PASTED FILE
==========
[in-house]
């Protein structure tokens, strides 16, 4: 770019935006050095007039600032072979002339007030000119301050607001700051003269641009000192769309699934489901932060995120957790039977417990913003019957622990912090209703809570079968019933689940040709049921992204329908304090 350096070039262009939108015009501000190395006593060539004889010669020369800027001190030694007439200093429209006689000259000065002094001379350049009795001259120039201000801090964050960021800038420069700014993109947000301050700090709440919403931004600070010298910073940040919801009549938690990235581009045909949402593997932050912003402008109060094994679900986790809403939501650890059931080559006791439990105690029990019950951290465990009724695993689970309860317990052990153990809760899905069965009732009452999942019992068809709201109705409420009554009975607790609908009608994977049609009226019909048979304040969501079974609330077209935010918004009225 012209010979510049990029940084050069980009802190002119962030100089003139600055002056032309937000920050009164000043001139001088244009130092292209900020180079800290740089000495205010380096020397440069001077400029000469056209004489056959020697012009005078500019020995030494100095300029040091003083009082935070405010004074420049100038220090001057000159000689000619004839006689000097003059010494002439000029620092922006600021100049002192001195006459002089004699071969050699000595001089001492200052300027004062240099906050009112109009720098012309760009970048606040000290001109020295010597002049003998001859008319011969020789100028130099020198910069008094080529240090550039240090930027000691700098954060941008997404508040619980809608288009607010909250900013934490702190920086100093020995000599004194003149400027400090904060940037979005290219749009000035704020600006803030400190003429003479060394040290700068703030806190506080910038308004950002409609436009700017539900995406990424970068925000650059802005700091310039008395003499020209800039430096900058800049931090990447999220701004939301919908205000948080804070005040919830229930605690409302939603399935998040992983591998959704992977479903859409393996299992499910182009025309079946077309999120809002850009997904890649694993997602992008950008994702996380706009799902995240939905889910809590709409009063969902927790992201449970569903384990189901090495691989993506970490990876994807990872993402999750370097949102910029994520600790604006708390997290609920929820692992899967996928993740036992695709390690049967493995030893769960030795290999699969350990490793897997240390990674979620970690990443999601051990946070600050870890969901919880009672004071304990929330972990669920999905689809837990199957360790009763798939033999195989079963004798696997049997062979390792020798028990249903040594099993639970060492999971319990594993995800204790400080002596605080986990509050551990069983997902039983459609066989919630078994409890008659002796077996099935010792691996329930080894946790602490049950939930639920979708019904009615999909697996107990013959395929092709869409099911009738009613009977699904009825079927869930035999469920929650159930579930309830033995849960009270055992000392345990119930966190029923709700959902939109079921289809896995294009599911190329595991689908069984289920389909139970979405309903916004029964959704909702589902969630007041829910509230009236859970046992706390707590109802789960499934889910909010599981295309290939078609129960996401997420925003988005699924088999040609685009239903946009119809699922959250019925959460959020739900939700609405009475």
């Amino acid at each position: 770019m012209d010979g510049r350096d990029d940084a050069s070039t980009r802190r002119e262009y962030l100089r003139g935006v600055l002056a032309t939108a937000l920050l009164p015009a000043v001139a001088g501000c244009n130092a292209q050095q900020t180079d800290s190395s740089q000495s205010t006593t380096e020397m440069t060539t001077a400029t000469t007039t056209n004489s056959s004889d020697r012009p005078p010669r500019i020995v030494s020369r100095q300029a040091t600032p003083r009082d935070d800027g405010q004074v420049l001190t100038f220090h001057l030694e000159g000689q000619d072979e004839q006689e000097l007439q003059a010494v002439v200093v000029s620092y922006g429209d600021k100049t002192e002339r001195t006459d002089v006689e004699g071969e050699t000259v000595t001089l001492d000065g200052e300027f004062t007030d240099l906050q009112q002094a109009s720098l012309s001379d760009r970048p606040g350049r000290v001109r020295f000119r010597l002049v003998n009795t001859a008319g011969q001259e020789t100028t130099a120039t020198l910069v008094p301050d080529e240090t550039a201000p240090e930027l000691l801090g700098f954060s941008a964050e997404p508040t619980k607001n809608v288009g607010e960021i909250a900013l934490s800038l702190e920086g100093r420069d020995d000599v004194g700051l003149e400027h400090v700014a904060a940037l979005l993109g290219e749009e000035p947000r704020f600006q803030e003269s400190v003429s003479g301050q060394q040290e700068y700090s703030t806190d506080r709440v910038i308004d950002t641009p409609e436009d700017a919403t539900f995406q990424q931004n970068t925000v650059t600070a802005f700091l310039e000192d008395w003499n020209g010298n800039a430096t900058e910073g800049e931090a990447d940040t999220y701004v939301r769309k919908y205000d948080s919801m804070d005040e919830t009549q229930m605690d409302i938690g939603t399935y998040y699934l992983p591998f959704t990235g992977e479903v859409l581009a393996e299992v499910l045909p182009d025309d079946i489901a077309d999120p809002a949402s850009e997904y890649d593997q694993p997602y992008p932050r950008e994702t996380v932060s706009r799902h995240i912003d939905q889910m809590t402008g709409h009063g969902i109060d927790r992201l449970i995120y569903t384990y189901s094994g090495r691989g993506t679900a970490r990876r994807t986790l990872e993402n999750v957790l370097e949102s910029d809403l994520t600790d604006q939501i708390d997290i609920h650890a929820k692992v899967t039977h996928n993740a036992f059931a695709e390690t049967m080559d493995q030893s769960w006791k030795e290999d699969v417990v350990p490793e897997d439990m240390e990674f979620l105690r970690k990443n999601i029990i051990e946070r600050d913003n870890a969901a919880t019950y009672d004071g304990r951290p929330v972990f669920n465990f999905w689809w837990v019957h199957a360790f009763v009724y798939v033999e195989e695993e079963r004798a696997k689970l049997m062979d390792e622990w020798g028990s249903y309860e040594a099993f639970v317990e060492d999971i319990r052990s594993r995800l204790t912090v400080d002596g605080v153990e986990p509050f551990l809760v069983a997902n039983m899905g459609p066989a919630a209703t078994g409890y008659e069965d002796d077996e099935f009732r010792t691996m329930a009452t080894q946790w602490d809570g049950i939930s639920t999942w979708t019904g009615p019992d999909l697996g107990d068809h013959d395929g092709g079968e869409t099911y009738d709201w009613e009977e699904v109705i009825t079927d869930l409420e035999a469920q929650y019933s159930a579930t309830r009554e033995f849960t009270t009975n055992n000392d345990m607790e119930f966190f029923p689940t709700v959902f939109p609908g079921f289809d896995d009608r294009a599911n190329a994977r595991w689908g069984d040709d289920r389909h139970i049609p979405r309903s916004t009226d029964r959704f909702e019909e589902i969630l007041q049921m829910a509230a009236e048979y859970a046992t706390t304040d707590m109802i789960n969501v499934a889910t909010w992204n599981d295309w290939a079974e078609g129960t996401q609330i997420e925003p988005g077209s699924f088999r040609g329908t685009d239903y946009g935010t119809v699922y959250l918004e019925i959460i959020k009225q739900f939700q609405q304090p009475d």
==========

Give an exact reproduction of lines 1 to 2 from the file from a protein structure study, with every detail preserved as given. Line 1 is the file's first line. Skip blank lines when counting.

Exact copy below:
[in-house]
């Protein structure tokens, strides 16, 4: 770019935006050095007039600032072979002339007030000119301050607001700051003269641009000192769309699934489901932060995120957790039977417990913003019957622990912090209703809570079968019933689940040709049921992204329908304090 350096070039262009939108015009501000190395006593060539004889010669020369800027001190030694007439200093429209006689000259000065002094001379350049009795001259120039201000801090964050960021800038420069700014993109947000301050700090709440919403931004600070010298910073940040919801009549938690990235581009045909949402593997932050912003402008109060094994679900986790809403939501650890059931080559006791439990105690029990019950951290465990009724695993689970309860317990052990153990809760899905069965009732009452999942019992068809709201109705409420009554009975607790609908009608994977049609009226019909048979304040969501079974609330077209935010918004009225 012209010979510049990029940084050069980009802190002119962030100089003139600055002056032309937000920050009164000043001139001088244009130092292209900020180079800290740089000495205010380096020397440069001077400029000469056209004489056959020697012009005078500019020995030494100095300029040091003083009082935070405010004074420049100038220090001057000159000689000619004839006689000097003059010494002439000029620092922006600021100049002192001195006459002089004699071969050699000595001089001492200052300027004062240099906050009112109009720098012309760009970048606040000290001109020295010597002049003998001859008319011969020789100028130099020198910069008094080529240090550039240090930027000691700098954060941008997404508040619980809608288009607010909250900013934490702190920086100093020995000599004194003149400027400090904060940037979005290219749009000035704020600006803030400190003429003479060394040290700068703030806190506080910038308004950002409609436009700017539900995406990424970068925000650059802005700091310039008395003499020209800039430096900058800049931090990447999220701004939301919908205000948080804070005040919830229930605690409302939603399935998040992983591998959704992977479903859409393996299992499910182009025309079946077309999120809002850009997904890649694993997602992008950008994702996380706009799902995240939905889910809590709409009063969902927790992201449970569903384990189901090495691989993506970490990876994807990872993402999750370097949102910029994520600790604006708390997290609920929820692992899967996928993740036992695709390690049967493995030893769960030795290999699969350990490793897997240390990674979620970690990443999601051990946070600050870890969901919880009672004071304990929330972990669920999905689809837990199957360790009763798939033999195989079963004798696997049997062979390792020798028990249903040594099993639970060492999971319990594993995800204790400080002596605080986990509050551990069983997902039983459609066989919630078994409890008659002796077996099935010792691996329930080894946790602490049950939930639920979708019904009615999909697996107990013959395929092709869409099911009738009613009977699904009825079927869930035999469920929650159930579930309830033995849960009270055992000392345990119930966190029923709700959902939109079921289809896995294009599911190329595991689908069984289920389909139970979405309903916004029964959704909702589902969630007041829910509230009236859970046992706390707590109802789960499934889910909010599981295309290939078609129960996401997420925003988005699924088999040609685009239903946009119809699922959250019925959460959020739900939700609405009475």